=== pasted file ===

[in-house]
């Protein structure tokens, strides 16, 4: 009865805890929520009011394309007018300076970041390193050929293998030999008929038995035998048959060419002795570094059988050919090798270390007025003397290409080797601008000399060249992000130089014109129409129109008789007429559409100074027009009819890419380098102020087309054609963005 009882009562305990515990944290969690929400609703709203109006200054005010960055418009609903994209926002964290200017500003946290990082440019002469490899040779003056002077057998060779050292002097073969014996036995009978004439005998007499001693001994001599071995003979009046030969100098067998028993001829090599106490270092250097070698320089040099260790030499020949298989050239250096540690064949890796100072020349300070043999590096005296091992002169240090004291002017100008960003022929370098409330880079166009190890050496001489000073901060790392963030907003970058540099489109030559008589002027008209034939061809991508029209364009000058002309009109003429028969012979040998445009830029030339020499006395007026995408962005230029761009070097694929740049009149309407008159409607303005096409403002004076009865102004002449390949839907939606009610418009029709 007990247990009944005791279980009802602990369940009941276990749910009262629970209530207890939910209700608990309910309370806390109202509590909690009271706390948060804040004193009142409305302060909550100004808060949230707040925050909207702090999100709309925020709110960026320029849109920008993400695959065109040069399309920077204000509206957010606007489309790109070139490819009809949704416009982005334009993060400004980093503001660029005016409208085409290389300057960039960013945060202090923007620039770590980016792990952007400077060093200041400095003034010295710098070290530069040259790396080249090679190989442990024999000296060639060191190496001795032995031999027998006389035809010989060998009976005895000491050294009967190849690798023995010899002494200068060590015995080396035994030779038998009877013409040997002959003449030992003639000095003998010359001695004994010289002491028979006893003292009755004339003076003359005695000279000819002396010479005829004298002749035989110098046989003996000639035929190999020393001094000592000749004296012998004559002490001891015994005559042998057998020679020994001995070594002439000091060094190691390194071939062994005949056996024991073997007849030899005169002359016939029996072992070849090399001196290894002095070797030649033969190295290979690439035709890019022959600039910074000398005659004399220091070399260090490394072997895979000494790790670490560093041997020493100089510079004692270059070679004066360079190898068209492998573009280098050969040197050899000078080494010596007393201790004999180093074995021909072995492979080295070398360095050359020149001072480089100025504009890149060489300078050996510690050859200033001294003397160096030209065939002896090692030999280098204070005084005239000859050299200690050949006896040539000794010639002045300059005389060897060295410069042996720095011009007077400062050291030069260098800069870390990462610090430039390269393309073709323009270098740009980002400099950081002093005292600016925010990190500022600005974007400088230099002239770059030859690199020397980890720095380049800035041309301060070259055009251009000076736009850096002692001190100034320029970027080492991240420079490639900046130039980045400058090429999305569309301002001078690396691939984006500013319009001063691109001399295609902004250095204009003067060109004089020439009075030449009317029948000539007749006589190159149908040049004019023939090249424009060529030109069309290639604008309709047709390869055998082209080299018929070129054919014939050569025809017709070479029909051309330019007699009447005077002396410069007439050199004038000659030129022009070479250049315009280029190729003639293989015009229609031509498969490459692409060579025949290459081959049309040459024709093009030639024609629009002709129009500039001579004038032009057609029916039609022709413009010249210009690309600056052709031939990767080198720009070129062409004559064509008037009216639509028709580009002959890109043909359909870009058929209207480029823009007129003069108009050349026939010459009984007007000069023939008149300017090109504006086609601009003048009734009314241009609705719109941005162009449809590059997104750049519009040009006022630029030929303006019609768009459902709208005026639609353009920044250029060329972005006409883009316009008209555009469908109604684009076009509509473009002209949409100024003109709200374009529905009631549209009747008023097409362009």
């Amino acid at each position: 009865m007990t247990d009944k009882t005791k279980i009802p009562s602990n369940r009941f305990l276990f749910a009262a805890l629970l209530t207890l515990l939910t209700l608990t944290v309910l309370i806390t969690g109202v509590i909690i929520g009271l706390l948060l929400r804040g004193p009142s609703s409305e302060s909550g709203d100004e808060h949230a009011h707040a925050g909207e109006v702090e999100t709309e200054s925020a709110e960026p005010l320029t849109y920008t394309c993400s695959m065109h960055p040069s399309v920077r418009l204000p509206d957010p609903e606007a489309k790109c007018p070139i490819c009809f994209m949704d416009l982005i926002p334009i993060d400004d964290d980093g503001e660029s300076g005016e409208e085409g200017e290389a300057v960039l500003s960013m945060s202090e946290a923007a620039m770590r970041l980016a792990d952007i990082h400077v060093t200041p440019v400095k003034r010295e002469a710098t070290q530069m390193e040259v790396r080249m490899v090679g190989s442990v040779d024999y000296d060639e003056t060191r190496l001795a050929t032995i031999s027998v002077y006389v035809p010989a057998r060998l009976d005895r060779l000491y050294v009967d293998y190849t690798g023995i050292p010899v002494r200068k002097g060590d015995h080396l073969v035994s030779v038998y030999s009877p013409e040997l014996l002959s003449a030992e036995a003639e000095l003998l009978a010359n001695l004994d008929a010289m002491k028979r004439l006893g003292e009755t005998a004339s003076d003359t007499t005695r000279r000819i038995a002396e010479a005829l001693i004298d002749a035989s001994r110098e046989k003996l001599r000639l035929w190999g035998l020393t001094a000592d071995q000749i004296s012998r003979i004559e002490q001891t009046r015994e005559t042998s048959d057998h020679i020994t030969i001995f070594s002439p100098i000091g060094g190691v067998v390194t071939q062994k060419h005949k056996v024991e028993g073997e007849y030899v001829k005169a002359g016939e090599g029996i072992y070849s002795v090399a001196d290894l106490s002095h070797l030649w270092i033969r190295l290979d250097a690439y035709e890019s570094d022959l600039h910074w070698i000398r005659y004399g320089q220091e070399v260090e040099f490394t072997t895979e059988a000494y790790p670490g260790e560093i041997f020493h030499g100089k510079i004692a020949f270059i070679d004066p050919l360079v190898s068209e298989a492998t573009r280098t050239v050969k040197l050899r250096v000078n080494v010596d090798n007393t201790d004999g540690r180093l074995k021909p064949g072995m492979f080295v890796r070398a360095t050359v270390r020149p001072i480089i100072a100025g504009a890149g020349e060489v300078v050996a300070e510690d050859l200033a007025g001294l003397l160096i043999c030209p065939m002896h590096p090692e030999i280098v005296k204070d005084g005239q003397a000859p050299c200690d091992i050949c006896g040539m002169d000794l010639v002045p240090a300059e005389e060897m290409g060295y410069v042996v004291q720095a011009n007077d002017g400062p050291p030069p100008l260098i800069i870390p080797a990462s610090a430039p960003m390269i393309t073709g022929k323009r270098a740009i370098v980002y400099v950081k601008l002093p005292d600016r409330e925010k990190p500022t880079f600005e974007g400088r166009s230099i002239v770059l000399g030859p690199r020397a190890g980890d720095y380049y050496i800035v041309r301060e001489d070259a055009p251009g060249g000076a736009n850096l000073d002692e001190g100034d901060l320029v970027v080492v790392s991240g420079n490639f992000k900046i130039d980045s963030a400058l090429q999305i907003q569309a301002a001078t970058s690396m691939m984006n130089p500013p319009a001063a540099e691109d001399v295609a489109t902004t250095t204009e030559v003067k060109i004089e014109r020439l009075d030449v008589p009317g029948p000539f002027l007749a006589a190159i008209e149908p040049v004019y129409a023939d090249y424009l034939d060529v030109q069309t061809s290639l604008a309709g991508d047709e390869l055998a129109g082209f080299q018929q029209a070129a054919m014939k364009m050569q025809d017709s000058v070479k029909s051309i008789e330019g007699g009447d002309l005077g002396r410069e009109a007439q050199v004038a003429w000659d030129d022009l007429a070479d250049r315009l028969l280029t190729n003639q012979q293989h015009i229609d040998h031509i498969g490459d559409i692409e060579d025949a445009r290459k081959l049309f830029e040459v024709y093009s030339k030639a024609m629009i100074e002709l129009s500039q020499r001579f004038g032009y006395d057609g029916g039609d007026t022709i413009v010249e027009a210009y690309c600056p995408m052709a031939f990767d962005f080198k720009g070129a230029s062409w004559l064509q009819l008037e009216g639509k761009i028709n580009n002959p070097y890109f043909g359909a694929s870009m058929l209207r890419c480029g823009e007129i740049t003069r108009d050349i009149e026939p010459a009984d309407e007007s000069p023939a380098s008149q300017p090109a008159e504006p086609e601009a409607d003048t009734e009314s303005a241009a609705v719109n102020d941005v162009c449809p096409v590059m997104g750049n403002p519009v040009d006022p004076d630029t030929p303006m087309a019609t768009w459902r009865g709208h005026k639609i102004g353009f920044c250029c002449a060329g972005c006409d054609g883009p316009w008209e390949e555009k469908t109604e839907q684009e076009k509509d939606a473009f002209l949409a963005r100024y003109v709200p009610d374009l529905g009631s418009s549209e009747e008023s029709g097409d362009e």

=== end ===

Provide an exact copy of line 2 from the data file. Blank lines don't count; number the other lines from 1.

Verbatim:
């Protein structure tokens, strides 16, 4: 009865805890929520009011394309007018300076970041390193050929293998030999008929038995035998048959060419002795570094059988050919090798270390007025003397290409080797601008000399060249992000130089014109129409129109008789007429559409100074027009009819890419380098102020087309054609963005 009882009562305990515990944290969690929400609703709203109006200054005010960055418009609903994209926002964290200017500003946290990082440019002469490899040779003056002077057998060779050292002097073969014996036995009978004439005998007499001693001994001599071995003979009046030969100098067998028993001829090599106490270092250097070698320089040099260790030499020949298989050239250096540690064949890796100072020349300070043999590096005296091992002169240090004291002017100008960003022929370098409330880079166009190890050496001489000073901060790392963030907003970058540099489109030559008589002027008209034939061809991508029209364009000058002309009109003429028969012979040998445009830029030339020499006395007026995408962005230029761009070097694929740049009149309407008159409607303005096409403002004076009865102004002449390949839907939606009610418009029709 007990247990009944005791279980009802602990369940009941276990749910009262629970209530207890939910209700608990309910309370806390109202509590909690009271706390948060804040004193009142409305302060909550100004808060949230707040925050909207702090999100709309925020709110960026320029849109920008993400695959065109040069399309920077204000509206957010606007489309790109070139490819009809949704416009982005334009993060400004980093503001660029005016409208085409290389300057960039960013945060202090923007620039770590980016792990952007400077060093200041400095003034010295710098070290530069040259790396080249090679190989442990024999000296060639060191190496001795032995031999027998006389035809010989060998009976005895000491050294009967190849690798023995010899002494200068060590015995080396035994030779038998009877013409040997002959003449030992003639000095003998010359001695004994010289002491028979006893003292009755004339003076003359005695000279000819002396010479005829004298002749035989110098046989003996000639035929190999020393001094000592000749004296012998004559002490001891015994005559042998057998020679020994001995070594002439000091060094190691390194071939062994005949056996024991073997007849030899005169002359016939029996072992070849090399001196290894002095070797030649033969190295290979690439035709890019022959600039910074000398005659004399220091070399260090490394072997895979000494790790670490560093041997020493100089510079004692270059070679004066360079190898068209492998573009280098050969040197050899000078080494010596007393201790004999180093074995021909072995492979080295070398360095050359020149001072480089100025504009890149060489300078050996510690050859200033001294003397160096030209065939002896090692030999280098204070005084005239000859050299200690050949006896040539000794010639002045300059005389060897060295410069042996720095011009007077400062050291030069260098800069870390990462610090430039390269393309073709323009270098740009980002400099950081002093005292600016925010990190500022600005974007400088230099002239770059030859690199020397980890720095380049800035041309301060070259055009251009000076736009850096002692001190100034320029970027080492991240420079490639900046130039980045400058090429999305569309301002001078690396691939984006500013319009001063691109001399295609902004250095204009003067060109004089020439009075030449009317029948000539007749006589190159149908040049004019023939090249424009060529030109069309290639604008309709047709390869055998082209080299018929070129054919014939050569025809017709070479029909051309330019007699009447005077002396410069007439050199004038000659030129022009070479250049315009280029190729003639293989015009229609031509498969490459692409060579025949290459081959049309040459024709093009030639024609629009002709129009500039001579004038032009057609029916039609022709413009010249210009690309600056052709031939990767080198720009070129062409004559064509008037009216639509028709580009002959890109043909359909870009058929209207480029823009007129003069108009050349026939010459009984007007000069023939008149300017090109504006086609601009003048009734009314241009609705719109941005162009449809590059997104750049519009040009006022630029030929303006019609768009459902709208005026639609353009920044250029060329972005006409883009316009008209555009469908109604684009076009509509473009002209949409100024003109709200374009529905009631549209009747008023097409362009």